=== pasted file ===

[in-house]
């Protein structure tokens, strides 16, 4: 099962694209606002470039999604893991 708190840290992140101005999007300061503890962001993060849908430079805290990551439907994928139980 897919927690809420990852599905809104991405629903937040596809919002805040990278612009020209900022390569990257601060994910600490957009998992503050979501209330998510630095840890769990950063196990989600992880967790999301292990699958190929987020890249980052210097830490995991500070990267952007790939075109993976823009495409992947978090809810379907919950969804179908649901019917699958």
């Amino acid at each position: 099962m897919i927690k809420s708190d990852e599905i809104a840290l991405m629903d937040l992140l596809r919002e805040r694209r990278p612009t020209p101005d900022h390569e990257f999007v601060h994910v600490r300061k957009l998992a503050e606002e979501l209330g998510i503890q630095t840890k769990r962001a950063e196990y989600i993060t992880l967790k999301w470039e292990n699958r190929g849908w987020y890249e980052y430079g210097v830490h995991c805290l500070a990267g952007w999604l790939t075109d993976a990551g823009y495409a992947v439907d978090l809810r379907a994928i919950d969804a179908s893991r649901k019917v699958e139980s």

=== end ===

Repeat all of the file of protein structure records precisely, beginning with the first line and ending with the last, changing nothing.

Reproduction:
[in-house]
């Protein structure tokens, strides 16, 4: 099962694209606002470039999604893991 708190840290992140101005999007300061503890962001993060849908430079805290990551439907994928139980 897919927690809420990852599905809104991405629903937040596809919002805040990278612009020209900022390569990257601060994910600490957009998992503050979501209330998510630095840890769990950063196990989600992880967790999301292990699958190929987020890249980052210097830490995991500070990267952007790939075109993976823009495409992947978090809810379907919950969804179908649901019917699958």
């Amino acid at each position: 099962m897919i927690k809420s708190d990852e599905i809104a840290l991405m629903d937040l992140l596809r919002e805040r694209r990278p612009t020209p101005d900022h390569e990257f999007v601060h994910v600490r300061k957009l998992a503050e606002e979501l209330g998510i503890q630095t840890k769990r962001a950063e196990y989600i993060t992880l967790k999301w470039e292990n699958r190929g849908w987020y890249e980052y430079g210097v830490h995991c805290l500070a990267g952007w999604l790939t075109d993976a990551g823009y495409a992947v439907d978090l809810r379907a994928i919950d969804a179908s893991r649901k019917v699958e139980s």